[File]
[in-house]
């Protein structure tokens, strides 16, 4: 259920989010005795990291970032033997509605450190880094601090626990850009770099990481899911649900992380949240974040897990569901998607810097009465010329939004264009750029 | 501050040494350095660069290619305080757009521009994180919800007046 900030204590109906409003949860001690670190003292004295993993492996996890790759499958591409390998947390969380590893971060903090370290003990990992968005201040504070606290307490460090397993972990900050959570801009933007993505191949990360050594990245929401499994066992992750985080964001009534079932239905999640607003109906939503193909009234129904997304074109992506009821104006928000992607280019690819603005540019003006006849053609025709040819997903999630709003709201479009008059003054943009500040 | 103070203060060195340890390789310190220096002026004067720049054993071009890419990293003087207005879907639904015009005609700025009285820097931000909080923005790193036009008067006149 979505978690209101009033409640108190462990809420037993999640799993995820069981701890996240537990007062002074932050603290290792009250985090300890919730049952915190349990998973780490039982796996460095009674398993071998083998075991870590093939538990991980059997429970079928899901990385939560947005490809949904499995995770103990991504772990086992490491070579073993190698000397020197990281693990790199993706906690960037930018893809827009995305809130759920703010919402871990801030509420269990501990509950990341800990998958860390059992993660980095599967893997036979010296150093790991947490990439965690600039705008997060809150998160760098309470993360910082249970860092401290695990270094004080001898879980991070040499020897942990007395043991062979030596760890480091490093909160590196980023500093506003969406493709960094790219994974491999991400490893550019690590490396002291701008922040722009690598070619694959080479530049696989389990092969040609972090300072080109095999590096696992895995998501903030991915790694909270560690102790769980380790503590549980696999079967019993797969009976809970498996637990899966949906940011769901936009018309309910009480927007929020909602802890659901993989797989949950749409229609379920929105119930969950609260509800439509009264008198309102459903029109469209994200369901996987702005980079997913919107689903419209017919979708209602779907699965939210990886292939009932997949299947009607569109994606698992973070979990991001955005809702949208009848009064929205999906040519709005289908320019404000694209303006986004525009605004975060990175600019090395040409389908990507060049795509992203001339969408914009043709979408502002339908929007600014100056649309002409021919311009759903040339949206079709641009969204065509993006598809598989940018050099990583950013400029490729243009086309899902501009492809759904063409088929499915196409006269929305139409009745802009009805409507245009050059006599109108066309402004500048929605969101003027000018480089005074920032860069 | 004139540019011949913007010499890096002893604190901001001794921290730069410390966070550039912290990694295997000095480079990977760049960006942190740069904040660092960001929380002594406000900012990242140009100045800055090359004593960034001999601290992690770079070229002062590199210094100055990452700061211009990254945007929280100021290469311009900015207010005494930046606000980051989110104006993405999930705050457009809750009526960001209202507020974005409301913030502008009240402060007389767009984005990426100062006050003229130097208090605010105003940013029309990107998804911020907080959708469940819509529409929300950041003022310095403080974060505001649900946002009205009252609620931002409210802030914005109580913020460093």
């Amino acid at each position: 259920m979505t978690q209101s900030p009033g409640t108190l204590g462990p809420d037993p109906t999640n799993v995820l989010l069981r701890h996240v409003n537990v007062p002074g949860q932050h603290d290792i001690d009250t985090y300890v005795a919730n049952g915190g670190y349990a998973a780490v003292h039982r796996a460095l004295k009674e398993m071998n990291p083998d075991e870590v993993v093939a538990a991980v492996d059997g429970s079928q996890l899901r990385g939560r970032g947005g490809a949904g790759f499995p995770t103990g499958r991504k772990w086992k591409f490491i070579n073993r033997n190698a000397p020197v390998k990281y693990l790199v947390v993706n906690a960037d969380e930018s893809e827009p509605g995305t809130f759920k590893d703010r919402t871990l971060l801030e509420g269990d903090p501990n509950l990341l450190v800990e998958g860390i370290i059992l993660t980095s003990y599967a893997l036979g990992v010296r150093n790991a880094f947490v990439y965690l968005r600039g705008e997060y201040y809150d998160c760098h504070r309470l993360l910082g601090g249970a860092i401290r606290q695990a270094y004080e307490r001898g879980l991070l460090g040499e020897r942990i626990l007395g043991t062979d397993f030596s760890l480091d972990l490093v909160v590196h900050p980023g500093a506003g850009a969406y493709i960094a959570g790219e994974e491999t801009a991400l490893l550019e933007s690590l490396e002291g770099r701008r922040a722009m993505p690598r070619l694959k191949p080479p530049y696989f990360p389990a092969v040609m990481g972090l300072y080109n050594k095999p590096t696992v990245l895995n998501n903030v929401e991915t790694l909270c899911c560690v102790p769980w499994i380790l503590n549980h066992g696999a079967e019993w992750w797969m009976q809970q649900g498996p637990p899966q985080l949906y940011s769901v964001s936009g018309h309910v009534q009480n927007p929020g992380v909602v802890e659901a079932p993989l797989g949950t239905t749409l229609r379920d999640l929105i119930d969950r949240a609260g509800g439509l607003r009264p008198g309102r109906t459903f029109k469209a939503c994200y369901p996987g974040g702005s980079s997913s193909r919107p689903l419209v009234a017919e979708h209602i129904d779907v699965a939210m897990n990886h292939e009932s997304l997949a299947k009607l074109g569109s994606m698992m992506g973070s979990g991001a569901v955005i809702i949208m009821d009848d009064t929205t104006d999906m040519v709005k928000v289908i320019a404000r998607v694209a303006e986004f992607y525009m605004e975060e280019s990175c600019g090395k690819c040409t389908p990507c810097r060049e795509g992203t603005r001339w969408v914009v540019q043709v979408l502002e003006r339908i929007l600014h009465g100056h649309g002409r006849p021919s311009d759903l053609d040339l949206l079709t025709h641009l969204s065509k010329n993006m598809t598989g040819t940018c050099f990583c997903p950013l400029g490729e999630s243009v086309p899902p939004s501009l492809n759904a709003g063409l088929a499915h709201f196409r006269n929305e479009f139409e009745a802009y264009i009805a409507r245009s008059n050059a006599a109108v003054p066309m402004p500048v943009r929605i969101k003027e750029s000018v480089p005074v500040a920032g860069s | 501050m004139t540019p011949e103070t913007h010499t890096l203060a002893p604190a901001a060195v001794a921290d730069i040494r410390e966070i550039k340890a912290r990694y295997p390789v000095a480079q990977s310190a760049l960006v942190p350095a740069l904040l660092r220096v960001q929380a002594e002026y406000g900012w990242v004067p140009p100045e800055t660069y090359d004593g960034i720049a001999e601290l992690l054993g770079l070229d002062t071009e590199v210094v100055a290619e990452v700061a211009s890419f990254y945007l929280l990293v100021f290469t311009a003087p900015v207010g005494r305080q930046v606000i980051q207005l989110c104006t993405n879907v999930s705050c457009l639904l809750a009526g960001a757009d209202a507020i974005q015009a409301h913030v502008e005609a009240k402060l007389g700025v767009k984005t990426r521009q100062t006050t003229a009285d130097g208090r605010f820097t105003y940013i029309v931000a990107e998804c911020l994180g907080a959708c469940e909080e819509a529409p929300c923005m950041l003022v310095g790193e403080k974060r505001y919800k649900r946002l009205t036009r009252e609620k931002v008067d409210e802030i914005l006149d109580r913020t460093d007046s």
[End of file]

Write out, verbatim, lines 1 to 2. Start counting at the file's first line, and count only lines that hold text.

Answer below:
[in-house]
């Protein structure tokens, strides 16, 4: 259920989010005795990291970032033997509605450190880094601090626990850009770099990481899911649900992380949240974040897990569901998607810097009465010329939004264009750029 | 501050040494350095660069290619305080757009521009994180919800007046 900030204590109906409003949860001690670190003292004295993993492996996890790759499958591409390998947390969380590893971060903090370290003990990992968005201040504070606290307490460090397993972990900050959570801009933007993505191949990360050594990245929401499994066992992750985080964001009534079932239905999640607003109906939503193909009234129904997304074109992506009821104006928000992607280019690819603005540019003006006849053609025709040819997903999630709003709201479009008059003054943009500040 | 103070203060060195340890390789310190220096002026004067720049054993071009890419990293003087207005879907639904015009005609700025009285820097931000909080923005790193036009008067006149 979505978690209101009033409640108190462990809420037993999640799993995820069981701890996240537990007062002074932050603290290792009250985090300890919730049952915190349990998973780490039982796996460095009674398993071998083998075991870590093939538990991980059997429970079928899901990385939560947005490809949904499995995770103990991504772990086992490491070579073993190698000397020197990281693990790199993706906690960037930018893809827009995305809130759920703010919402871990801030509420269990501990509950990341800990998958860390059992993660980095599967893997036979010296150093790991947490990439965690600039705008997060809150998160760098309470993360910082249970860092401290695990270094004080001898879980991070040499020897942990007395043991062979030596760890480091490093909160590196980023500093506003969406493709960094790219994974491999991400490893550019690590490396002291701008922040722009690598070619694959080479530049696989389990092969040609972090300072080109095999590096696992895995998501903030991915790694909270560690102790769980380790503590549980696999079967019993797969009976809970498996637990899966949906940011769901936009018309309910009480927007929020909602802890659901993989797989949950749409229609379920929105119930969950609260509800439509009264008198309102459903029109469209994200369901996987702005980079997913919107689903419209017919979708209602779907699965939210990886292939009932997949299947009607569109994606698992973070979990991001955005809702949208009848009064929205999906040519709005289908320019404000694209303006986004525009605004975060990175600019090395040409389908990507060049795509992203001339969408914009043709979408502002339908929007600014100056649309002409021919311009759903040339949206079709641009969204065509993006598809598989940018050099990583950013400029490729243009086309899902501009492809759904063409088929499915196409006269929305139409009745802009009805409507245009050059006599109108066309402004500048929605969101003027000018480089005074920032860069 | 004139540019011949913007010499890096002893604190901001001794921290730069410390966070550039912290990694295997000095480079990977760049960006942190740069904040660092960001929380002594406000900012990242140009100045800055090359004593960034001999601290992690770079070229002062590199210094100055990452700061211009990254945007929280100021290469311009900015207010005494930046606000980051989110104006993405999930705050457009809750009526960001209202507020974005409301913030502008009240402060007389767009984005990426100062006050003229130097208090605010105003940013029309990107998804911020907080959708469940819509529409929300950041003022310095403080974060505001649900946002009205009252609620931002409210802030914005109580913020460093």